HP LaserJet 3055 review
Inkjet multifunction peripherals (MFPs) are great if you need to make colour prints or copies, but one based on a laser printer is better if you want high-speed mono prints.
HP's LaserJet 3055 combines a mono laser printer, scanner, copier and fax machine in one device.
Though the LaserJet 3055 is larger than a simple laser printer, it's lighter than it looks and fairly easy to set up. The printer's single consumable must be dropped into place and you'll have to unpick HP's liberal application of orange sticky tape before you can fit the three plastic paper covers and guides.
Many of HP's networkable laser printer products use an excellent install program, but the LaserJet 3055's is like the one bundled with many HP inkjets. It offers only two types of installation: a Typical option that requires 250MB of disk space, and a 150MB Minimum installation. As with all recent HP installers we've seen, the LaserJet 3055's program discovered the printer on our network and completed with no errors. Frustratingly, its install confirmation dialog could be dismissed only by clicking a restart button.
The LaserJet 3055 has a claimed print speed of 18ppm. It reached 17.2ppm in both our text tests, producing black text with smooth outlines. It slowed down when printing our Normal test. Although it delivered good-quality greyscale graphics, photos were a little too pale and lacked contrast. Grey text was printed with a reasonably coarse dither pattern, leading to jagged outlines.
Document copies that we made using the default settings had strong black text, but graphics on the page were far too dark. We tried lightening copies using the LaserJet's control panel, but this made other parts of the page too light. The LaserJet has several copy modes suited to different types of original document. We achieved the best results with pages of mixed text and graphics when using the Photo setting.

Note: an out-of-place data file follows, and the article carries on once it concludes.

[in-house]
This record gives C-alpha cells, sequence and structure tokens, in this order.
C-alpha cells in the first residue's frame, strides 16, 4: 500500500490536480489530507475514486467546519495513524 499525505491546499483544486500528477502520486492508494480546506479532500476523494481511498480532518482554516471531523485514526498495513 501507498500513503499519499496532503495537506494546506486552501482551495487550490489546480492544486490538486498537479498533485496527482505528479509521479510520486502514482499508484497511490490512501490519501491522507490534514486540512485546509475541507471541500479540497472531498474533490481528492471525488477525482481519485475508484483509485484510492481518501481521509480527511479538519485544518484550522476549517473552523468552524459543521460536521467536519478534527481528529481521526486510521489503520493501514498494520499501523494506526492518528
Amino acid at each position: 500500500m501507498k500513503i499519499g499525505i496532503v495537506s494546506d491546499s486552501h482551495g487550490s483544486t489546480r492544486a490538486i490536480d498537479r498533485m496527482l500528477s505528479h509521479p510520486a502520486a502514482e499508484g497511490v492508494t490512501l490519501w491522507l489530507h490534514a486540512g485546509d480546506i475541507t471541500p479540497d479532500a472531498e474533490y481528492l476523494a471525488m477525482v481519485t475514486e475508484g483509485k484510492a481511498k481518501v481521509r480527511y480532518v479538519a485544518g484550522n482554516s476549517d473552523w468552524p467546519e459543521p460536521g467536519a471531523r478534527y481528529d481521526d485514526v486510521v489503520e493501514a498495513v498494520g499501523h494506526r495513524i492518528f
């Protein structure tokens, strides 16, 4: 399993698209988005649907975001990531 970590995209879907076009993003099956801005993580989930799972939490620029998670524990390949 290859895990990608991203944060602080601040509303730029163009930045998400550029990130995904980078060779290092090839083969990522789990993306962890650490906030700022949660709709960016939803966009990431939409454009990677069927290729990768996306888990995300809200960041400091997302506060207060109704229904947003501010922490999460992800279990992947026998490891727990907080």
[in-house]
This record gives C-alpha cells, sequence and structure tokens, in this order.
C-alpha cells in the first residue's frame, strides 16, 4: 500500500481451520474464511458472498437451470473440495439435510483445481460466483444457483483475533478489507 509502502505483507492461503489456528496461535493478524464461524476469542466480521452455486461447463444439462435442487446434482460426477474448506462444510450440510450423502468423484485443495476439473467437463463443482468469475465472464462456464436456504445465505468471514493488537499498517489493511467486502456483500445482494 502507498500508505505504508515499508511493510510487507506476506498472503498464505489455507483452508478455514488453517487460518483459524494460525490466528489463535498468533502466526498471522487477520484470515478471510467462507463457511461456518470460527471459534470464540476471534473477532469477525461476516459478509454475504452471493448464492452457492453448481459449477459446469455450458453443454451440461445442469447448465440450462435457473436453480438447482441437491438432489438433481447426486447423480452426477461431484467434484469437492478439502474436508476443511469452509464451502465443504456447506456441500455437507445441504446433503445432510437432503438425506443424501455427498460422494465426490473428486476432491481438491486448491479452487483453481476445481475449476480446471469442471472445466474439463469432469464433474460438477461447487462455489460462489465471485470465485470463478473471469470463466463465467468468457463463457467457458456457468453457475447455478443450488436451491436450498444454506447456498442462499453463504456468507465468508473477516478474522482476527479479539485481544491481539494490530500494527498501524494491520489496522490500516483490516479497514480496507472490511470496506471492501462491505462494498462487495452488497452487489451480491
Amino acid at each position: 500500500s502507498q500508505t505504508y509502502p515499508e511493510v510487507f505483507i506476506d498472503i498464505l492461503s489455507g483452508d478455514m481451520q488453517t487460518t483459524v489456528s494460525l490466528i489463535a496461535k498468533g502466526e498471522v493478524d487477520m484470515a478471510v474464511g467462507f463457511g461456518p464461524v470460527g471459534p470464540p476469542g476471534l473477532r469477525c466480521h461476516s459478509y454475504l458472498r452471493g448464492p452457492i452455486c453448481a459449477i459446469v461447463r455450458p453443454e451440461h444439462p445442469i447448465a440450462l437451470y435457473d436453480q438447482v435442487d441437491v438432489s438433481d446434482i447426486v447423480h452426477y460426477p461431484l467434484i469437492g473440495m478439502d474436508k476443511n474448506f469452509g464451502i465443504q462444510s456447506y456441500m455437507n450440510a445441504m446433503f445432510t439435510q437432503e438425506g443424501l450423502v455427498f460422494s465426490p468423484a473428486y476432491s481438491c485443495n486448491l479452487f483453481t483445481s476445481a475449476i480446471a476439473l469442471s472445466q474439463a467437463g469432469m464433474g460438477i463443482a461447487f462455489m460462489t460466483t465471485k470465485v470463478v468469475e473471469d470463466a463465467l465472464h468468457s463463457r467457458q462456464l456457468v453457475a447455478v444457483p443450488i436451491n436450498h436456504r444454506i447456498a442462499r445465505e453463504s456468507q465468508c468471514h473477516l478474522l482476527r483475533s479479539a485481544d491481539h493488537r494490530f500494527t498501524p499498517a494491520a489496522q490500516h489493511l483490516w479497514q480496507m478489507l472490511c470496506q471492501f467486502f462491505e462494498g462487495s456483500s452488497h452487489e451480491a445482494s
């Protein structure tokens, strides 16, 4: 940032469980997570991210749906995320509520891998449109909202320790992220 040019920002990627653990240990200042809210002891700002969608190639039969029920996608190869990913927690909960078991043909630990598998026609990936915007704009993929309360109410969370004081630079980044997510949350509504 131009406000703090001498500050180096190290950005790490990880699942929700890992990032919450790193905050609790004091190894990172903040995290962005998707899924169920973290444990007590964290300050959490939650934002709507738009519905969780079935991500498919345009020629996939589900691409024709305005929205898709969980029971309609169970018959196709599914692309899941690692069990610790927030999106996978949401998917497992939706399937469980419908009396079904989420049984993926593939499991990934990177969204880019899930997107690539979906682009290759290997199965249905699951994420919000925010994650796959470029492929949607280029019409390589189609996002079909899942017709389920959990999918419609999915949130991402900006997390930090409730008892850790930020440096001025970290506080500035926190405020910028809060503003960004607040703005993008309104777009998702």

MFPs are often let down by a weak scanner; this proved to be the case with the LaserJet 3055. Preview scans were slow, taking around 24 seconds each, but final scans are sent to the imaging application without the scanner making a second pass, so a 300dpi scan takes around 30 seconds. Images were sharp enough for simple office work, but colours were overly bright and didn't seem very faithful to the original.
The LaserJet 3055 is simple to use, but costs more to run than Konica Minolta's PagePro 1380MF, reviewed in What's New, Shopper January 2006. Its prints, scans and copies aren't as good, either. The LaserJet is fine if you need its Ethernet capability, but otherwise we recommend the PagePro 1380MF or the fax-capable PagePro 1390MF